• The overall objective of this project is to develop high-temperature wireless passive ceramic sensors for online, real-time monitoring combustion turbines. During this project period, we have successfully demonstrated temperature sensors up to 1300°C and pressure sensors up to 800°C. The temperature sensor is based on a high-Q-factor dielectric resonator and the pressure sensor utilizes the evanescent-mode cavity to realize a pressure-sensitive high-Q-factor resonator. Both sensors are efficiently integrated with a compact antenna. These sensors are wirelessly interrogated. The resonant frequency change corresponding to either temperature or pressure can be identified using a time-domain gating technique. The sensors realized in thismore » project can survive harsh environments characterized by high temperatures (>1000°C) and corrosive gases, owing to the excellent material properties of polymer-derived ceramics (PDCs) developed at University of Central Florida. It is anticipated that this work will significantly advance the capability of high-temperature sensor technologies and be of a great benefit to turbine industry and their customers.« less
  • University of Pittsburgh’s Transducer lab has teamed with the U.S. Department of Energy’s National Energy Technology Laboratory (DOE NETL) to conduct a comprehensive study to develop/evaluate low-cost, efficient CO 2 measuring technologies for geological sequestration sites leakage monitoring. A passive wireless CO 2 sensing system based on surface acoustic wave technology and carbon nanotube nanocomposite was developed. Surface acoustic wave device was studied to determine the optimum parameters. Delay line structure was adopted as basic sensor structure. CNT polymer nanocomposite was fabricated and tested under different temperature and strain condition for natural environment impact evaluation. Nanocomposite resistance increased for 5more » times under pure strain, while the temperature dependence of resistance for CNT solely was -1375ppm/°C. The overall effect of temperature on nanocomposite resistance was -1000ppm/°C. The gas response of the nanocomposite was about 10% resistance increase under pure CO 2 . The sensor frequency change was around 300ppm for pure CO 2 . With paralyne packaging, the sensor frequency change from relative humidity of 0% to 100% at room temperature decreased from over 1000ppm to less than 100ppm. The lowest detection limit of the sensor is 1% gas concentration, with 36ppm frequency change. Wireless module was tested and showed over one foot transmission distance at preferred parallel orientation.« less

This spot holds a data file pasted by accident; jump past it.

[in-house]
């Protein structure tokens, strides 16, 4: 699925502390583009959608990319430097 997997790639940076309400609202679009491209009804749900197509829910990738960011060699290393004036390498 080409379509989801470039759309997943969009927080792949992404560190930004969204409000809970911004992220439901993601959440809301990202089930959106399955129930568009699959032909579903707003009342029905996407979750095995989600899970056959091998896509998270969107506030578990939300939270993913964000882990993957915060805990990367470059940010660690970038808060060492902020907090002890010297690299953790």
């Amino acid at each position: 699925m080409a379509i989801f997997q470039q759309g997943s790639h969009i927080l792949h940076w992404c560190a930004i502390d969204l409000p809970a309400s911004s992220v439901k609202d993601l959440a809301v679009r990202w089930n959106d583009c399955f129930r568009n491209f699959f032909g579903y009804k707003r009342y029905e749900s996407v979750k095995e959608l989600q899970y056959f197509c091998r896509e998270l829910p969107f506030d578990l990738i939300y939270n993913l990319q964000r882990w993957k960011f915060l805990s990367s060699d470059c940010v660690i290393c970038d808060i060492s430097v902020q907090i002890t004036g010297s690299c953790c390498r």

• The overall objective of this project is to develop a high-temperature wireless passive ceramic strain sensor for online, real-time monitoring turbine blade.